Basic Search [?]
Guided Search [?]
Leiopelmatidae Mivart, 1869
Liopelmatina Mivart, 1869, Proc. Zool. Soc. London, 1869: 291. Type genus: Liopelma Günther, 1869. Considered an incorrect original spelling by Opinion 1071, Anonymous, 1977, Bull. Zool. Nomencl., 33: 167.
Liopelmidae Noble, 1924, Am. Mus. Novit., 132: 9. Type genus: Liopelma Günther, 1869. Objective synonym and homonym of Liopelmatina Mivart, 1869. Treated as a subsequent usage of Liopelmatina Mivart, 1869, by Fouquette and Dubois, 2014, Checklist N.A. Amph. Rept., 1(Amph.): 255.
Leiopelmidae — Turbott, 1942, Trans. Proc. R. Soc. New Zealand, 71: 247.
Leiopelmatidae — Stephenson, 1951, J. Linn. Soc. London, Zool., 42: 18. Leiopelmatidae placed on the official List of Family-Group Names in Zoology by Opinion 1071, Anonymous, 1977, Bull. Zool. Nomencl., 33: 167.
Leiopelmatinae — Kuhn, 1965, Die Amphib.: 86.
Liopelmoidea — Laurent, 1967, Acta Zool. Lilloana, 22: 207.
Leiopelmatoidia — Dubois, 2005, Alytes, 23: 8. Epifamily. Treated as a superfamily with this spelling by Fouquette and Dubois, 2014, Checklist N.A. Amph. Rept., 1(Amph.): 255.
Leiopelmatoidea — Dubois, 2005, Alytes, 23: 8. Superfamily.
Leiopelmatinae — Dubois, 2005, Alytes, 23: 8.
New Zealand Frogs (Vitt and Caldwell, 2013, Herpetology, 4th Ed.: 472).
See Dubois, 1984, Mem. Mus. Natl. Hist. Nat. Paris, A—Zool., 131: 1–64, for discussion of family-group nomenclature. Fawcett and Smith, 1971, Bull. Zool. Nomencl., 28: 50–52, and Fawcett and Smith, 1971, Great Basin Nat., 31: 261–264, provided accounts of the nomenclature including the correct spelling and use of the family name. Savage, 1973, in Vial (ed.), Evol. Biol. Anurans: 354, recognized Ascaphidae for Ascaphus, leaving only Leiopelma in this family. Green and Cannatella, 1993, Ethol. Ecol. Evol., 5: 233–245, and Ford and Cannatella, 1993, Herpetol. Monogr., 7: 94–117, discussed reasons for the dissociation of this group from Ascaphus. Frost, Grant, Faivovich, Bain, Haas, Haddad, de Sá, Channing, Wilkinson, Donnellan, Raxworthy, Campbell, Blotto, Moler, Drewes, Nussbaum, Lynch, Green, and Wheeler, 2006, Bull. Am. Mus. Nat. Hist., 297, discussed why Leiopelma and Ascaphus should be associated and found this inclusive taxon to sit phylogenetically as the sister taxon of all other frogs, as did Roelants, Gower, Wilkinson, Loader, Biju, Guillaume, Moriau, and Bossuyt, 2007, Proc. Natl. Acad. Sci. USA, 104: 887–892. Bossuyt and Roelants, 2009, in Hedges and Kumar (eds.), Timetree of Life: 357–364, expanding on their 2007 phylogenetic analysis of frogs reported suggested that on the basis of time of divergence that Leiopelmatidae and Ascaphidae should be considered separate families, having diverged likely in the Triassic. See also Daugherty, Bell, Adams, and Maxson, 1981, New Zealand J. Zool., 8: 543–550, Green, Sharbel, Hitchmough, and Daugherty, 1989, Z. Zool. Syst. Evolutionsforsch., 27: 65–79, and Worthy, 1987, J. R. Soc. New Zealand, 17: 201–251, for phylogenetic evidence and discussion. Bell, 1982, in Newman (ed.), New Zealand Wildlife Serv. Occas Publ., 2: 27–89, provided a summary of the taxonomy of the species in the group and their distribution. See comment under Rhinophrynidae. Blackburn, Bickford, Diesmos, Iskandar, and Brown, 2010, PLoS One, 5 (8: e 12090): 1–8, suggested on molecular grounds that Ascaphus and Leiopelma form a monophyletic group with the most recent common ancestor in the Cretaceous. Irisarri, San Mauro, Green, and Zardoya, 2010, Mitochondrial DNA, 21: 173–182, found Leiopelmatidae (sensu lato) to be monophyletic on the basis of DNA study. Pyron and Wiens, 2011, Mol. Phylogenet. Evol., 61: 543–583, in their study of Genbank sequences, confirmed the placement of Ascaphus as the sister taxon of Leiopelma and, following Roelants and Bossuyt, 2009, regarded the two genera as representing coordinate familes. See Dubois, 1984, Mem. Mus. Natl. Hist. Nat. Paris, A—Zool., 131: 1–64, for discussion of family-group nomenclature. Bossuyt and Roelants, 2009, in Hedges and Kumar (eds.), Timetree of Life: 357–364, expanding on their 2007 phylogenetic analysis of frogs reported suggested that Leiopelmatidae and Ascaphidae should be considered separate families, having diverged likely in the Triassic. See comment under Rhinophrynidae. Blackburn and Wake, 2011, In Zhang (ed.), Zootaxa, 3148: 39–55, briefly reviewed the taxonomic history of this taxon and regarded the two living genera as constituting distinct monotypic families although this redundancy is not required for classificatory efficiency. Vitt and Caldwell, 2013, Herpetology, 4th Ed., provided a summary of life history, diagnosis, and taxonomy.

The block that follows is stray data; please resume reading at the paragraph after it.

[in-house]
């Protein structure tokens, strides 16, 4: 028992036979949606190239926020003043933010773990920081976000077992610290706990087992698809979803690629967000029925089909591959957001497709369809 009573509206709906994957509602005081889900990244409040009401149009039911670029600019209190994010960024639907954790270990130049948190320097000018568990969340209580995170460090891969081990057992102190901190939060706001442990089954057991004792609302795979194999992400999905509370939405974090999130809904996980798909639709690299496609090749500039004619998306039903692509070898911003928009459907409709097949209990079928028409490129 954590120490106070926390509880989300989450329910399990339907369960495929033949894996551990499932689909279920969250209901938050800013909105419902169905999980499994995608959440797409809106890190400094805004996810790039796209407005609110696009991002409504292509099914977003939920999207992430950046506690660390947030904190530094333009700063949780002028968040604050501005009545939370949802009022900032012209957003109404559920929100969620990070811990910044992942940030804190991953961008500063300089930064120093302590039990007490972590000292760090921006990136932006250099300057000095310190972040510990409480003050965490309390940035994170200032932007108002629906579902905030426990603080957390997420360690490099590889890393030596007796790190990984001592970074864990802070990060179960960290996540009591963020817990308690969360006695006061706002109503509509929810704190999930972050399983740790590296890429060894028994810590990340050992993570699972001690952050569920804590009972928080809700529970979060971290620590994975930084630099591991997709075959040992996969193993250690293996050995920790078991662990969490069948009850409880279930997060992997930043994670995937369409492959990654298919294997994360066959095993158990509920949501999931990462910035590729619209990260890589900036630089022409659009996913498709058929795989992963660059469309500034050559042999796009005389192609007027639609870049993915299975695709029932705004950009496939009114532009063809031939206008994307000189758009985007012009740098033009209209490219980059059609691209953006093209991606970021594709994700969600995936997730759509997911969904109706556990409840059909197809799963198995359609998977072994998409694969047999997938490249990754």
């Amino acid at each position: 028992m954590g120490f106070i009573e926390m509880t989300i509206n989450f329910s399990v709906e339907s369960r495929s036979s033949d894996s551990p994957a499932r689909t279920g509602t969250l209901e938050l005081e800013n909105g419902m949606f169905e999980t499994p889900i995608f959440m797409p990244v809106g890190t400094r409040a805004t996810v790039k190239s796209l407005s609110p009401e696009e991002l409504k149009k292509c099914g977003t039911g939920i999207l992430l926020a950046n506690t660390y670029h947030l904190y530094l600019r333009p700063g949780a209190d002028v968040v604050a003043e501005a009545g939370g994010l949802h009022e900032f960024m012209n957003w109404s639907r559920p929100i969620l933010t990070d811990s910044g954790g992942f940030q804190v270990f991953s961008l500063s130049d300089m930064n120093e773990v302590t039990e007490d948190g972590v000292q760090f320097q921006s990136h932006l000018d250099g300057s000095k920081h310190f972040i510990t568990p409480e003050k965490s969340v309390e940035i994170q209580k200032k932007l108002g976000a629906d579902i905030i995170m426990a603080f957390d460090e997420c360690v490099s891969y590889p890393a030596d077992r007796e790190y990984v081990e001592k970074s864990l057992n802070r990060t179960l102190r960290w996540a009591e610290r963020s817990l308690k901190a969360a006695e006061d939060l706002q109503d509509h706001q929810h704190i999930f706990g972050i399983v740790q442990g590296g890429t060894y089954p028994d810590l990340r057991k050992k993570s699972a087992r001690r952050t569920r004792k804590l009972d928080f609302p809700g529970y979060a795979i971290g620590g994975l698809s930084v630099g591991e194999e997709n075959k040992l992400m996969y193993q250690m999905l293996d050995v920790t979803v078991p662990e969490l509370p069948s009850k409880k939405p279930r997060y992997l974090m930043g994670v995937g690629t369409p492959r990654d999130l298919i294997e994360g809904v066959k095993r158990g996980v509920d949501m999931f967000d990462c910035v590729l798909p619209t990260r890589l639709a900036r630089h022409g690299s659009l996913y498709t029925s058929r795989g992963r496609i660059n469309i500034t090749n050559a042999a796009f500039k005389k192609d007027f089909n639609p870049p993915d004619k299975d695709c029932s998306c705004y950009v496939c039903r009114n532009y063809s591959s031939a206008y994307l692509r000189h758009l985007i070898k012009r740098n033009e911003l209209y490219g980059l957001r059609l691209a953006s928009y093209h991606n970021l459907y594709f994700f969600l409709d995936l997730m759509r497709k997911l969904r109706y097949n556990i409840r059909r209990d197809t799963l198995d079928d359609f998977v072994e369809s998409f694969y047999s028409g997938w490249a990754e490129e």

Contained taxa (4 sp.):
Please note: these links will take you to external websites not affiliated with the American Museum of Natural History. We are not responsible for their content.